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Born too small: who survives in the public hospitals in Lilongwe, Malawi?
  1. Anna Karin Ahlsén1,2,3,
  2. Elinor Spong4,
  3. Nomsa Kafumba2,
  4. Francis Kamwendo5,
  5. Kerstin Wolff1
  1. 1Department of Obstetrics and Gynaecology, Södertälje Sjukhus, Södertälje, Sweden
  2. 2Department of Obstetrics and Gynaecology, Kamuzu Central Hospital, Lilongwe, Malawi
  3. 3Department of International Collaborations, Oslo University Hospital, Oslo, Norway
  4. 4Motala Hospital, Motala, Sweden
  5. 5Department of Obstetrics and Gynaecology, Queen Elisabeth Central Hospital, Blantyre, Malawi
  1. Correspondence to Dr Anna Karin Ahlsén, Department of Obstetrics and Gynaecology, Södertälje Sjukhus AB, Södertälje 152 86, Sweden; annakarinahlsen{at}


Objective Malawi has the highest estimated preterm birth rate in the world. The survival rate of these babies is not known. The main objective of this study was to demonstrate the short-term survival of infants with birth weight below 2500 g nursed in Bwaila Hospital, a district hospital, and the tertiary level Kamuzu Central Hospital (KCH) in Lilongwe. The specific objectives were to calculate birth weight specific survival rates, compare the two hospitals regarding the chances of survival and review the use of antenatal corticosteroids.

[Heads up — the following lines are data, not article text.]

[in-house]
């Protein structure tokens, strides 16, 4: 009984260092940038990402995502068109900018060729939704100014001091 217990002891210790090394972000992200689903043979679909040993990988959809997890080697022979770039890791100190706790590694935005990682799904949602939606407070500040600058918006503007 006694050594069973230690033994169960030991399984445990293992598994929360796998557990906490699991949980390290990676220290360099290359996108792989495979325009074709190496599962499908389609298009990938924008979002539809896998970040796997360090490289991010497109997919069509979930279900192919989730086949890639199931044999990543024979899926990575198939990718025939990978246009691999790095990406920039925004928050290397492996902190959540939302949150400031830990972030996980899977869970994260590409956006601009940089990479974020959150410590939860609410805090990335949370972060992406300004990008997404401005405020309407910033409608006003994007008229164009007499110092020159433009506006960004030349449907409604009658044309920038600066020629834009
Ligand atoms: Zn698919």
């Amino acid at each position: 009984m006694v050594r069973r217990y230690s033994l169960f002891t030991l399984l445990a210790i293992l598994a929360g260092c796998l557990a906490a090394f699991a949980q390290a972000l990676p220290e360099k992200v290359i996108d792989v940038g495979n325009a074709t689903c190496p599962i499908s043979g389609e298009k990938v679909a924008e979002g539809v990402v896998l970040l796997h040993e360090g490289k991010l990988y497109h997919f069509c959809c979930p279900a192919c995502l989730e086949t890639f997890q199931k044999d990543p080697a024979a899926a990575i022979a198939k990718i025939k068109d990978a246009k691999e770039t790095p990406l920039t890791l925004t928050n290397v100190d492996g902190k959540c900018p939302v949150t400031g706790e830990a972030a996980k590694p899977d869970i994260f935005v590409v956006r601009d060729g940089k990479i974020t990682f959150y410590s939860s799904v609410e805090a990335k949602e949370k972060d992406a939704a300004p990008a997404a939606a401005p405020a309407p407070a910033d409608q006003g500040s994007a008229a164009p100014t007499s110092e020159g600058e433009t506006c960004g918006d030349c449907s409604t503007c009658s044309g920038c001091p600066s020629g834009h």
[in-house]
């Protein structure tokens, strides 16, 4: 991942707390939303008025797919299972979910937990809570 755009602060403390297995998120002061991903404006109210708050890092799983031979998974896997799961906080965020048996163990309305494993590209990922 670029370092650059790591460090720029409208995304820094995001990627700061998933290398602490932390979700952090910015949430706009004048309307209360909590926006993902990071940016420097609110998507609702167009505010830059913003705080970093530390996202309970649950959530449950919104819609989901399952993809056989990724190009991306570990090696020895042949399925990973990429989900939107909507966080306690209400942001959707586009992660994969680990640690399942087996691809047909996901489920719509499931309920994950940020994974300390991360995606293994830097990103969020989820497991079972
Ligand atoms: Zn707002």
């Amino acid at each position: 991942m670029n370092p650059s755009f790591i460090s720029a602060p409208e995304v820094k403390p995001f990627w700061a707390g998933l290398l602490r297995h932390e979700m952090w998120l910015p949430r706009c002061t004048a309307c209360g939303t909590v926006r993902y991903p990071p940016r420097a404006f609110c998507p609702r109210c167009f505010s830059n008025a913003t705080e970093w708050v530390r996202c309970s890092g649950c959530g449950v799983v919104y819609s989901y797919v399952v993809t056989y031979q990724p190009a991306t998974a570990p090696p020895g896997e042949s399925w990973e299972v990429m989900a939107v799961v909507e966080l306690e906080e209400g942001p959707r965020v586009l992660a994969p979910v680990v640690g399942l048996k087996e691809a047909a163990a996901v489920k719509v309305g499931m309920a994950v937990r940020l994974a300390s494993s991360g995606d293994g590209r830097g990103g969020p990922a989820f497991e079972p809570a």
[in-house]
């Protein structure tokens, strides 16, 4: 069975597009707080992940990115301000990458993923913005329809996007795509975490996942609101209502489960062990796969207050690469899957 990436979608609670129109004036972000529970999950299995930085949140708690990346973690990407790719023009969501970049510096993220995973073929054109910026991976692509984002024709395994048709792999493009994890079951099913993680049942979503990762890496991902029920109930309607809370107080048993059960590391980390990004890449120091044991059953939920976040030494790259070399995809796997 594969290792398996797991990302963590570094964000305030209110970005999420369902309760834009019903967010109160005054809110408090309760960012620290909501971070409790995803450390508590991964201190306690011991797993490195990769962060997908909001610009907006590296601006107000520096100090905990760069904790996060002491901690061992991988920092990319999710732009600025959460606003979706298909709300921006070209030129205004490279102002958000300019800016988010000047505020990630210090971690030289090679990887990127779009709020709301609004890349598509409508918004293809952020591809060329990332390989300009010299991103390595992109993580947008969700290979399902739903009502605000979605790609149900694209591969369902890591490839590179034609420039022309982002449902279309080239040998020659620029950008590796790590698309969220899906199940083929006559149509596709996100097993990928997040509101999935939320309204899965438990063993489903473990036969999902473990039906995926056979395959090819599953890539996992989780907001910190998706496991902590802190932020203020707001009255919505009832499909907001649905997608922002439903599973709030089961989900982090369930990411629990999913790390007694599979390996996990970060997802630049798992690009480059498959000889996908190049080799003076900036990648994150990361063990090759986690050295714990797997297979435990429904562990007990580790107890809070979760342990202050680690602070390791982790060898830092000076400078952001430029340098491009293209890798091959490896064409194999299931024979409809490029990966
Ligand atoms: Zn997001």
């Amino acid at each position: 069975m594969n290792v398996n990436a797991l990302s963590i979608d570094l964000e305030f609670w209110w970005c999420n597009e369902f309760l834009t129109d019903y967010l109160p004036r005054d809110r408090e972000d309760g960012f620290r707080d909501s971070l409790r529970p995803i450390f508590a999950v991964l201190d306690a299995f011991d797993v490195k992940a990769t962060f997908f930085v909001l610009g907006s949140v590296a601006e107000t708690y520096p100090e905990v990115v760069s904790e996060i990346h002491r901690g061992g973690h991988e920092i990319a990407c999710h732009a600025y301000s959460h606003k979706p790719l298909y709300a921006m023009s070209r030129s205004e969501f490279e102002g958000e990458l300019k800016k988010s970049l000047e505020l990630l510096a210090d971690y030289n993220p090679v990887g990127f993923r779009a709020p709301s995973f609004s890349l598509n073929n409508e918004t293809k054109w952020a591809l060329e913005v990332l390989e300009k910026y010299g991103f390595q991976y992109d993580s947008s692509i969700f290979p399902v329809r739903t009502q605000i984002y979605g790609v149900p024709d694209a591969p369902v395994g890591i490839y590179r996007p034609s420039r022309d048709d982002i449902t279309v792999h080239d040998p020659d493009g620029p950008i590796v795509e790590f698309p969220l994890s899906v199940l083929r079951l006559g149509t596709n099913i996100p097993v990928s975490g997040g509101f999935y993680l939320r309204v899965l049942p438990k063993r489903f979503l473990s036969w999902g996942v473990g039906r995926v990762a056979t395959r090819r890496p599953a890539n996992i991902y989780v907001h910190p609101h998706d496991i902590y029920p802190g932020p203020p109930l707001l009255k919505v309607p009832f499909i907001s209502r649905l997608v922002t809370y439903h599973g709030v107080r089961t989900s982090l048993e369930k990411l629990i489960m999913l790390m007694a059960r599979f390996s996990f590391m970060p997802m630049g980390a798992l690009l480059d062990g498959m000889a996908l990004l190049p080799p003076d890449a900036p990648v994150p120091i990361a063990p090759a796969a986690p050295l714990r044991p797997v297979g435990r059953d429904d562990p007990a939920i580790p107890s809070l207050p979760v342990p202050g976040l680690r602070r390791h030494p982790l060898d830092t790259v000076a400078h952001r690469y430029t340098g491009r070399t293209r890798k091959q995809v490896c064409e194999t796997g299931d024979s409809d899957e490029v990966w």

Design 1496 babies were included prospectively in the study between June and November 2012. Survival was defined as discharge from the nursery or postnatal ward.

Results Survival was 7% for extremely low birth weight infants, 52% for very low birth weight and 90% for low birth weight (1500–2499 g). There was a marked increase in survival from 1100 g. Survival was significantly higher in KCH only for babies weighing below 1200 g. The majority of deaths occurred within the first 3 days of life. Only 98 of the babies had a mother who had received antenatal corticosteroids.

Conclusions With the current resources, we suggest focusing efforts on preventing early neonatal deaths in low birth weight infants above 1100 g in the hospitals in Lilongwe. The coverage of antenatal steroids for mothers at risk of preterm delivery can be improved. Further studies are needed on the quality of the obstetric and neonatal care at the hospitals and how to reduce the high rate of preterm birth in Malawi.

  • Premature
  • low birth weight
  • survival
  • mortality
  • neonatology

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